The Big Red Map Arrow shows us that the players have traveled to L'Aquila, Italy. Anderson welcomes them to Piazza Duomo, home of the daily market. He asks for two players who like to shop. Dorothy and Heather giggle and offer themselves up. Anderson snarks that the game is "redefining gender roles." Anderson tells the ladies to come with him.
Anderson gives Dorothy and Heather 200,000 lire, which is the equivalent of $100 in the U.S. They have to go on a shopping spree that lasts an hour, buy at least ten items, and drive the hardest bargain they can. Anderson hands over the money and an English/Italian dictionary, as Heather and Dorothy look confused, trying to figure out the point of the game. They begin shopping, with Dorothy reading words out of the dictionary to the best of her ability.
The three men wait on a rooftop or balcony nearby. Bribs wonders what the women have to do. Al wonders what they are buying. Bribs guesses that they have to eat what the women buy. Bill and Al laugh.
Down in the piazza, Dorothy and Heather try to barter. They spend 40,000 lire on three items. In an interview, Dorothy says that she found it hard to barter, partly because of the language barrier and partly because the vendors were getting annoyed with their bartering. One vendor tells them that something will cost 14,000 lire, and Heather thinks that he says 40,000. The vendor puts his hand over his face, frustrated. Heh. Later, they have spent 110,000 lire on seven items. In an interview, Dorothy says that she doesn't think they drove a hard bargain, but she was feeling victorious that they saved fifty cents here and there. Up top, Al wonders what the girls are doing, what they are buying, and why they are buying it. It really annoys me in semi-tense situations when people ask questions that no one knows the answer to. So just one more way that Al would annoy me.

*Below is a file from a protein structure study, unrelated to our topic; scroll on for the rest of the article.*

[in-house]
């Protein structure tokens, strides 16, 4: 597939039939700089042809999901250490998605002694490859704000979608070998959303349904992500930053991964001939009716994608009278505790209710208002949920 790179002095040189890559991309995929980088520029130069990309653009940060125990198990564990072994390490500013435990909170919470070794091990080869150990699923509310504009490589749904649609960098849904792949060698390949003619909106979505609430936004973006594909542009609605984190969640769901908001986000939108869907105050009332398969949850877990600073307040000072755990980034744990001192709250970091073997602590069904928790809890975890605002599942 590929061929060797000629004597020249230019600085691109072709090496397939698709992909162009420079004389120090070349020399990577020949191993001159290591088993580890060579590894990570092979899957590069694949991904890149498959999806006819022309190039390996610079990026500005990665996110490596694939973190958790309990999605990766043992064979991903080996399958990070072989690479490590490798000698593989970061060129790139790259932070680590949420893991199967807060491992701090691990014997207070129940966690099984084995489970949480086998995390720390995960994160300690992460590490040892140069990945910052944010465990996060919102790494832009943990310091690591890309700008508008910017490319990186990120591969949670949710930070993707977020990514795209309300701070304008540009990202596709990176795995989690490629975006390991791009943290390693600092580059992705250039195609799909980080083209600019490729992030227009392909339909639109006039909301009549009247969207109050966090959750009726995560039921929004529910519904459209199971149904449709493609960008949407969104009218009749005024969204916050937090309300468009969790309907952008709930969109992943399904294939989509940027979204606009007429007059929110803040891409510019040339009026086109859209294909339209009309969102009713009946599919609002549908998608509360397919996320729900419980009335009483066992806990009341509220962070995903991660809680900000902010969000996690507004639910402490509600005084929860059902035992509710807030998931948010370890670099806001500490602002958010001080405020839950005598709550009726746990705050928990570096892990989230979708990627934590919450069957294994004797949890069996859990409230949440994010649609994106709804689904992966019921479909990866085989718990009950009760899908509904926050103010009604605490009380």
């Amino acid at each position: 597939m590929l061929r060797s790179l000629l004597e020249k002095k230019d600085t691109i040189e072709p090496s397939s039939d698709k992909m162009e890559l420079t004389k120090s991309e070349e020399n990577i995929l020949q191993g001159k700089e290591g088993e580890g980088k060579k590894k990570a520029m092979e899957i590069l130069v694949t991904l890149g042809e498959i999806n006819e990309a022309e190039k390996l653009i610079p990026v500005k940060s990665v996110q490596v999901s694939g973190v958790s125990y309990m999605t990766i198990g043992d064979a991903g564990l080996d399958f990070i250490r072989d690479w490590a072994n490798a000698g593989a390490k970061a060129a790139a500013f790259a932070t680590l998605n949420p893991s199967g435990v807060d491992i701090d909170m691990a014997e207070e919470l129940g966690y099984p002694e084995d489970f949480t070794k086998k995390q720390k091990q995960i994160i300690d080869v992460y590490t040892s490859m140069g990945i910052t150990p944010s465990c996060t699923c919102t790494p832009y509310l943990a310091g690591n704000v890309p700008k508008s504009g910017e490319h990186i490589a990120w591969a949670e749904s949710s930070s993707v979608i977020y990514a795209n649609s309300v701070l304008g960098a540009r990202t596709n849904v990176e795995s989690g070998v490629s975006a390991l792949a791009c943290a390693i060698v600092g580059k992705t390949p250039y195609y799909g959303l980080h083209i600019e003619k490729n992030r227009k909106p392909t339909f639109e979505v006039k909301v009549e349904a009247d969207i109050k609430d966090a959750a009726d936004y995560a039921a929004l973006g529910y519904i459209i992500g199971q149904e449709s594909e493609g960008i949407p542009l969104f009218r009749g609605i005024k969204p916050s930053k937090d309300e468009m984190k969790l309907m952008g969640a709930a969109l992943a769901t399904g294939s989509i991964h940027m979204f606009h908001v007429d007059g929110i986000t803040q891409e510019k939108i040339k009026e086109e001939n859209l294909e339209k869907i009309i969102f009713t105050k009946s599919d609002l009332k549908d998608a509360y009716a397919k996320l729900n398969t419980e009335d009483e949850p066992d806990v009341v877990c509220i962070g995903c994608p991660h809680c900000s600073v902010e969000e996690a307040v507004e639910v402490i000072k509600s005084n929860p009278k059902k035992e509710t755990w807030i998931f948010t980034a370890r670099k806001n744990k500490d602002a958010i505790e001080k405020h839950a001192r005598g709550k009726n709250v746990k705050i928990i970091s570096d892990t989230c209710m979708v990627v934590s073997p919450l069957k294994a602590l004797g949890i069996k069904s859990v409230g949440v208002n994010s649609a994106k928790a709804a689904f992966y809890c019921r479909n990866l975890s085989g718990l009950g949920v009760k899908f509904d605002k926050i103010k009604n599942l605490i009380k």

Anderson voice-overs that the women have completed their part of the shopping game, spending 200,000 lire on ten items. The men come down to see what has been purchased. Heather and Dorothy unload various items from their shopping bags: some red purses, a wire brush, two hatchets. Anderson notes that they went for variety in shopping. Anderson tells the men that their job is to sell the items for a profit. In an interview, Al wonders why the women bought eggplant in Italy. Oh, yes. No Italian dishes have eggplant. Like eggplant parmesan? Al also denigrates the purchase of hatchets and a big squeegee. Like the women had any clue whatsoever why they had to buy these items. In conclusion, shut up, Al. Anderson tells the men that they have until the close of market, which is at 1:00 PM, to sell what they have and make a profit, even if it's only a one lira profit. There's a guy standing behind Anderson's shoulder, totally listening in on the conversation. Ha! If the men succeed, they will earn $30,000 for the pot.